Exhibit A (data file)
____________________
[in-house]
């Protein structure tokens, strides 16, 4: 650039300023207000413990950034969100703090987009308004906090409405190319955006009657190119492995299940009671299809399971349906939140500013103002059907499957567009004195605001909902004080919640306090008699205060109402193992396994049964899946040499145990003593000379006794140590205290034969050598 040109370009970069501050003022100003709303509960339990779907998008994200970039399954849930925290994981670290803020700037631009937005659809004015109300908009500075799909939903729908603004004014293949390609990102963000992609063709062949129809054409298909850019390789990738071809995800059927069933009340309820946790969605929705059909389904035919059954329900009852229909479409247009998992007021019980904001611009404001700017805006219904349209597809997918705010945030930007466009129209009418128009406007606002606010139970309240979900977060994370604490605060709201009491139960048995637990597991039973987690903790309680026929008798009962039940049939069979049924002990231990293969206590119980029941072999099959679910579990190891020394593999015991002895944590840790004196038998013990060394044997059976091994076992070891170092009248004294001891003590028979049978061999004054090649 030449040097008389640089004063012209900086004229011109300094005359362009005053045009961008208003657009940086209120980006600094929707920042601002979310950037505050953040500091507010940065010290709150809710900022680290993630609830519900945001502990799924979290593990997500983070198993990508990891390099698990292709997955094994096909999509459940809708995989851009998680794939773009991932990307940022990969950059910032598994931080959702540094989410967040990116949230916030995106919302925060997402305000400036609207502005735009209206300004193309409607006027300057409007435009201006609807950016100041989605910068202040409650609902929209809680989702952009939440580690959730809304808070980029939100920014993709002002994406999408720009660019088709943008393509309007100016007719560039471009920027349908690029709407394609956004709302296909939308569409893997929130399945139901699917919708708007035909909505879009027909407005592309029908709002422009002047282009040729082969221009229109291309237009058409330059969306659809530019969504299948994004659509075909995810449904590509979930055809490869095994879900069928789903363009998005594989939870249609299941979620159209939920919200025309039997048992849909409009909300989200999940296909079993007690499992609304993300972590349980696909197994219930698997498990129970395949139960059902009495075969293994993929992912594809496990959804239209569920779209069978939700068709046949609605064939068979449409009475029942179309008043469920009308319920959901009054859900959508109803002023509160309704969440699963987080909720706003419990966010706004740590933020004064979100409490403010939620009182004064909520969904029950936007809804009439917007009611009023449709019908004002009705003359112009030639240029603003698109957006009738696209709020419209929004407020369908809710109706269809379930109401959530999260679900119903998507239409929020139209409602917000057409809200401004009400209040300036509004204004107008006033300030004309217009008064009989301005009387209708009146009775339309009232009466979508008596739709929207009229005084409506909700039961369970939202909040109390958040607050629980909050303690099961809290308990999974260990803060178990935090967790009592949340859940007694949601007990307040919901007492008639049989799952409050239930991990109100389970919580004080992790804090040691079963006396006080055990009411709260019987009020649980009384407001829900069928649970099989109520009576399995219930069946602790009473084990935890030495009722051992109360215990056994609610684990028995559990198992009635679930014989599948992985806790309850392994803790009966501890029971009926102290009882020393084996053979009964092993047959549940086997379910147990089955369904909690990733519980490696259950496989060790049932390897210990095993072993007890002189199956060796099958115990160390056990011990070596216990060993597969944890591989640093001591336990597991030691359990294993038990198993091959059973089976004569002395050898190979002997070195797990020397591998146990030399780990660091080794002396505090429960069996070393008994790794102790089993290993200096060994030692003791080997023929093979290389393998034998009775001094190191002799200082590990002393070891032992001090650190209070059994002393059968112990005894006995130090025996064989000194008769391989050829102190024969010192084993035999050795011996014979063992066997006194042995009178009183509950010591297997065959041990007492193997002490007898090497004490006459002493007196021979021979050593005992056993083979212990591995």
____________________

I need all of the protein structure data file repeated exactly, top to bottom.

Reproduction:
[in-house]
């Protein structure tokens, strides 16, 4: 650039300023207000413990950034969100703090987009308004906090409405190319955006009657190119492995299940009671299809399971349906939140500013103002059907499957567009004195605001909902004080919640306090008699205060109402193992396994049964899946040499145990003593000379006794140590205290034969050598 040109370009970069501050003022100003709303509960339990779907998008994200970039399954849930925290994981670290803020700037631009937005659809004015109300908009500075799909939903729908603004004014293949390609990102963000992609063709062949129809054409298909850019390789990738071809995800059927069933009340309820946790969605929705059909389904035919059954329900009852229909479409247009998992007021019980904001611009404001700017805006219904349209597809997918705010945030930007466009129209009418128009406007606002606010139970309240979900977060994370604490605060709201009491139960048995637990597991039973987690903790309680026929008798009962039940049939069979049924002990231990293969206590119980029941072999099959679910579990190891020394593999015991002895944590840790004196038998013990060394044997059976091994076992070891170092009248004294001891003590028979049978061999004054090649 030449040097008389640089004063012209900086004229011109300094005359362009005053045009961008208003657009940086209120980006600094929707920042601002979310950037505050953040500091507010940065010290709150809710900022680290993630609830519900945001502990799924979290593990997500983070198993990508990891390099698990292709997955094994096909999509459940809708995989851009998680794939773009991932990307940022990969950059910032598994931080959702540094989410967040990116949230916030995106919302925060997402305000400036609207502005735009209206300004193309409607006027300057409007435009201006609807950016100041989605910068202040409650609902929209809680989702952009939440580690959730809304808070980029939100920014993709002002994406999408720009660019088709943008393509309007100016007719560039471009920027349908690029709407394609956004709302296909939308569409893997929130399945139901699917919708708007035909909505879009027909407005592309029908709002422009002047282009040729082969221009229109291309237009058409330059969306659809530019969504299948994004659509075909995810449904590509979930055809490869095994879900069928789903363009998005594989939870249609299941979620159209939920919200025309039997048992849909409009909300989200999940296909079993007690499992609304993300972590349980696909197994219930698997498990129970395949139960059902009495075969293994993929992912594809496990959804239209569920779209069978939700068709046949609605064939068979449409009475029942179309008043469920009308319920959901009054859900959508109803002023509160309704969440699963987080909720706003419990966010706004740590933020004064979100409490403010939620009182004064909520969904029950936007809804009439917007009611009023449709019908004002009705003359112009030639240029603003698109957006009738696209709020419209929004407020369908809710109706269809379930109401959530999260679900119903998507239409929020139209409602917000057409809200401004009400209040300036509004204004107008006033300030004309217009008064009989301005009387209708009146009775339309009232009466979508008596739709929207009229005084409506909700039961369970939202909040109390958040607050629980909050303690099961809290308990999974260990803060178990935090967790009592949340859940007694949601007990307040919901007492008639049989799952409050239930991990109100389970919580004080992790804090040691079963006396006080055990009411709260019987009020649980009384407001829900069928649970099989109520009576399995219930069946602790009473084990935890030495009722051992109360215990056994609610684990028995559990198992009635679930014989599948992985806790309850392994803790009966501890029971009926102290009882020393084996053979009964092993047959549940086997379910147990089955369904909690990733519980490696259950496989060790049932390897210990095993072993007890002189199956060796099958115990160390056990011990070596216990060993597969944890591989640093001591336990597991030691359990294993038990198993091959059973089976004569002395050898190979002997070195797990020397591998146990030399780990660091080794002396505090429960069996070393008994790794102790089993290993200096060994030692003791080997023929093979290389393998034998009775001094190191002799200082590990002393070891032992001090650190209070059994002393059968112990005894006995130090025996064989000194008769391989050829102190024969010192084993035999050795011996014979063992066997006194042995009178009183509950010591297997065959041990007492193997002490007898090497004490006459002493007196021979021979050593005992056993083979212990591995």